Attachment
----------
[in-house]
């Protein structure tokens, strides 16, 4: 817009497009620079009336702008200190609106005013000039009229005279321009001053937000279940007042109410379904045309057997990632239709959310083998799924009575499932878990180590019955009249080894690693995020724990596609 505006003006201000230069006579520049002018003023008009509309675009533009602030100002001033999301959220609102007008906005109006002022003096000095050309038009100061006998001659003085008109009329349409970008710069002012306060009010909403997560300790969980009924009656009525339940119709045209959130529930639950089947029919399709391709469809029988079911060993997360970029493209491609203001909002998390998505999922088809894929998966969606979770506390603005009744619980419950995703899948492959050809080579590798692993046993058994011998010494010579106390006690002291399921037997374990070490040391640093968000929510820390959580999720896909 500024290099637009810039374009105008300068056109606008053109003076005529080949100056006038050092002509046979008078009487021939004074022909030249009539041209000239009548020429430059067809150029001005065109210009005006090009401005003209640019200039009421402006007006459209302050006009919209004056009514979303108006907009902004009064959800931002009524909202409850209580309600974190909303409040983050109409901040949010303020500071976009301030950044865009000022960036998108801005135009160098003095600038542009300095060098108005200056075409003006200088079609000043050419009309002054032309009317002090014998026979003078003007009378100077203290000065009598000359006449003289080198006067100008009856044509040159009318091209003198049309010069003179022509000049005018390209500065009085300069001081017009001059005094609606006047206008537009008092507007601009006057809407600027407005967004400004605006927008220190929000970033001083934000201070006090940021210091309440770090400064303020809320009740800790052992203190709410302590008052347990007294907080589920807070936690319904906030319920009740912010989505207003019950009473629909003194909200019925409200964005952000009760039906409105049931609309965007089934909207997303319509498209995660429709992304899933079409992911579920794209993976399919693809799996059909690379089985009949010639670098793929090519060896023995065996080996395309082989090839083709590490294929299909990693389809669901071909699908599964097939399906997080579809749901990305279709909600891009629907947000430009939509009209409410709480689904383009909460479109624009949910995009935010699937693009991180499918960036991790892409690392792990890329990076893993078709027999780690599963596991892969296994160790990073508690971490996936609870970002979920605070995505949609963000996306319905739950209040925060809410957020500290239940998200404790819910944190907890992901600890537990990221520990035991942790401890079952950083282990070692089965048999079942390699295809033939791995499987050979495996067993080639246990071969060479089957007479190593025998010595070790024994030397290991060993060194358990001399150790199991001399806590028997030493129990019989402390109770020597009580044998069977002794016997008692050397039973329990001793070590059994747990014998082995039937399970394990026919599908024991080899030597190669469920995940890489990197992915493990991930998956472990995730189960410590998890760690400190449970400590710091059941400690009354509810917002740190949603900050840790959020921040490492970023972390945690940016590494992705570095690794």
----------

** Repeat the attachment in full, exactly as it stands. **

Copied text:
[in-house]
């Protein structure tokens, strides 16, 4: 817009497009620079009336702008200190609106005013000039009229005279321009001053937000279940007042109410379904045309057997990632239709959310083998799924009575499932878990180590019955009249080894690693995020724990596609 505006003006201000230069006579520049002018003023008009509309675009533009602030100002001033999301959220609102007008906005109006002022003096000095050309038009100061006998001659003085008109009329349409970008710069002012306060009010909403997560300790969980009924009656009525339940119709045209959130529930639950089947029919399709391709469809029988079911060993997360970029493209491609203001909002998390998505999922088809894929998966969606979770506390603005009744619980419950995703899948492959050809080579590798692993046993058994011998010494010579106390006690002291399921037997374990070490040391640093968000929510820390959580999720896909 500024290099637009810039374009105008300068056109606008053109003076005529080949100056006038050092002509046979008078009487021939004074022909030249009539041209000239009548020429430059067809150029001005065109210009005006090009401005003209640019200039009421402006007006459209302050006009919209004056009514979303108006907009902004009064959800931002009524909202409850209580309600974190909303409040983050109409901040949010303020500071976009301030950044865009000022960036998108801005135009160098003095600038542009300095060098108005200056075409003006200088079609000043050419009309002054032309009317002090014998026979003078003007009378100077203290000065009598000359006449003289080198006067100008009856044509040159009318091209003198049309010069003179022509000049005018390209500065009085300069001081017009001059005094609606006047206008537009008092507007601009006057809407600027407005967004400004605006927008220190929000970033001083934000201070006090940021210091309440770090400064303020809320009740800790052992203190709410302590008052347990007294907080589920807070936690319904906030319920009740912010989505207003019950009473629909003194909200019925409200964005952000009760039906409105049931609309965007089934909207997303319509498209995660429709992304899933079409992911579920794209993976399919693809799996059909690379089985009949010639670098793929090519060896023995065996080996395309082989090839083709590490294929299909990693389809669901071909699908599964097939399906997080579809749901990305279709909600891009629907947000430009939509009209409410709480689904383009909460479109624009949910995009935010699937693009991180499918960036991790892409690392792990890329990076893993078709027999780690599963596991892969296994160790990073508690971490996936609870970002979920605070995505949609963000996306319905739950209040925060809410957020500290239940998200404790819910944190907890992901600890537990990221520990035991942790401890079952950083282990070692089965048999079942390699295809033939791995499987050979495996067993080639246990071969060479089957007479190593025998010595070790024994030397290991060993060194358990001399150790199991001399806590028997030493129990019989402390109770020597009580044998069977002794016997008692050397039973329990001793070590059994747990014998082995039937399970394990026919599908024991080899030597190669469920995940890489990197992915493990991930998956472990995730189960410590998890760690400190449970400590710091059941400690009354509810917002740190949603900050840790959020921040490492970023972390945690940016590494992705570095690794």